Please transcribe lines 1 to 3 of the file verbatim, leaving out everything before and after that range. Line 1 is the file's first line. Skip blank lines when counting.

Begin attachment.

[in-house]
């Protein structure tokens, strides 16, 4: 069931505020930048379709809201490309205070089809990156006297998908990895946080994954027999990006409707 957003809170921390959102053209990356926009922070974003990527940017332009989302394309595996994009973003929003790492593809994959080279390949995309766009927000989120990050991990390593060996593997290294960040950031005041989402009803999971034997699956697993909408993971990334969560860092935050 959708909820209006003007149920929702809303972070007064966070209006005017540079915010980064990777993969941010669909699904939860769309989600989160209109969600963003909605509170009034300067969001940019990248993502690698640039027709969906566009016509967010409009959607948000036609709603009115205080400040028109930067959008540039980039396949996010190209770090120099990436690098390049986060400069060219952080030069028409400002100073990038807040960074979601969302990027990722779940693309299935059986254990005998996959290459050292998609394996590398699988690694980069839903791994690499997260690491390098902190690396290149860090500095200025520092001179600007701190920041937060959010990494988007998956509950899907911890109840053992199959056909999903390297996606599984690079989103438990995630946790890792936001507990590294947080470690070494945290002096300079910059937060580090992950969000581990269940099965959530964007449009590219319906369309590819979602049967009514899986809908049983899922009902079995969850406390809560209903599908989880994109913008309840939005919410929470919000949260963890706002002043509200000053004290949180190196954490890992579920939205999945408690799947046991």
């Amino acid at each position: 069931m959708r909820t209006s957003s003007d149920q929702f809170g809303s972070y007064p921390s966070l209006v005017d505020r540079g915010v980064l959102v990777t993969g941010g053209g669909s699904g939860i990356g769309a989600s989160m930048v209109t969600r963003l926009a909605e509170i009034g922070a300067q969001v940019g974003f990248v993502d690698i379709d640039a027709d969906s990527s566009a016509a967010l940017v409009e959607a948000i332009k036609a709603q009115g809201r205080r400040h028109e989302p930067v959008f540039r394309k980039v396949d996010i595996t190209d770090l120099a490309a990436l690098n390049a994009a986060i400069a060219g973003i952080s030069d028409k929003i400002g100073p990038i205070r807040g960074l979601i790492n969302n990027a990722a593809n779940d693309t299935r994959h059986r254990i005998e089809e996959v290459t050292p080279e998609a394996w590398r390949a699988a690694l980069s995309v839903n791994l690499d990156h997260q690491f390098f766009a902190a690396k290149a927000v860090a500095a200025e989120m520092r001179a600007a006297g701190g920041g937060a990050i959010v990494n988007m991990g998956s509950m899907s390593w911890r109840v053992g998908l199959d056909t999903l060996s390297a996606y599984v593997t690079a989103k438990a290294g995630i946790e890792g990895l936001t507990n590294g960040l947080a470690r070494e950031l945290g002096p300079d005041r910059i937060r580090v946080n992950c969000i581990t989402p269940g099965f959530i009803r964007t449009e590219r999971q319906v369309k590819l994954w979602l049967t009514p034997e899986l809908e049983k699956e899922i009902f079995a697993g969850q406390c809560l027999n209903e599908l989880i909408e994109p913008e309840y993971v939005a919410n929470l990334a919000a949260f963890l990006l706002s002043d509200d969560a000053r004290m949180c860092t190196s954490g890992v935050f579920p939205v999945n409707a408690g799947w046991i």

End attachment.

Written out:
[in-house]
């Protein structure tokens, strides 16, 4: 069931505020930048379709809201490309205070089809990156006297998908990895946080994954027999990006409707 957003809170921390959102053209990356926009922070974003990527940017332009989302394309595996994009973003929003790492593809994959080279390949995309766009927000989120990050991990390593060996593997290294960040950031005041989402009803999971034997699956697993909408993971990334969560860092935050 959708909820209006003007149920929702809303972070007064966070209006005017540079915010980064990777993969941010669909699904939860769309989600989160209109969600963003909605509170009034300067969001940019990248993502690698640039027709969906566009016509967010409009959607948000036609709603009115205080400040028109930067959008540039980039396949996010190209770090120099990436690098390049986060400069060219952080030069028409400002100073990038807040960074979601969302990027990722779940693309299935059986254990005998996959290459050292998609394996590398699988690694980069839903791994690499997260690491390098902190690396290149860090500095200025520092001179600007701190920041937060959010990494988007998956509950899907911890109840053992199959056909999903390297996606599984690079989103438990995630946790890792936001507990590294947080470690070494945290002096300079910059937060580090992950969000581990269940099965959530964007449009590219319906369309590819979602049967009514899986809908049983899922009902079995969850406390809560209903599908989880994109913008309840939005919410929470919000949260963890706002002043509200000053004290949180190196954490890992579920939205999945408690799947046991």
């Amino acid at each position: 069931m959708r909820t209006s957003s003007d149920q929702f809170g809303s972070y007064p921390s966070l209006v005017d505020r540079g915010v980064l959102v990777t993969g941010g053209g669909s699904g939860i990356g769309a989600s989160m930048v209109t969600r963003l926009a909605e509170i009034g922070a300067q969001v940019g974003f990248v993502d690698i379709d640039a027709d969906s990527s566009a016509a967010l940017v409009e959607a948000i332009k036609a709603q009115g809201r205080r400040h028109e989302p930067v959008f540039r394309k980039v396949d996010i595996t190209d770090l120099a490309a990436l690098n390049a994009a986060i400069a060219g973003i952080s030069d028409k929003i400002g100073p990038i205070r807040g960074l979601i790492n969302n990027a990722a593809n779940d693309t299935r994959h059986r254990i005998e089809e996959v290459t050292p080279e998609a394996w590398r390949a699988a690694l980069s995309v839903n791994l690499d990156h997260q690491f390098f766009a902190a690396k290149a927000v860090a500095a200025e989120m520092r001179a600007a006297g701190g920041g937060a990050i959010v990494n988007m991990g998956s509950m899907s390593w911890r109840v053992g998908l199959d056909t999903l060996s390297a996606y599984v593997t690079a989103k438990a290294g995630i946790e890792g990895l936001t507990n590294g960040l947080a470690r070494e950031l945290g002096p300079d005041r910059i937060r580090v946080n992950c969000i581990t989402p269940g099965f959530i009803r964007t449009e590219r999971q319906v369309k590819l994954w979602l049967t009514p034997e899986l809908e049983k699956e899922i009902f079995a697993g969850q406390c809560l027999n209903e599908l989880i909408e994109p913008e309840y993971v939005a919410n929470l990334a919000a949260f963890l990006l706002s002043d509200d969560a000053r004290m949180c860092t190196s954490g890992v935050f579920p939205v999945n409707a408690g799947w046991i």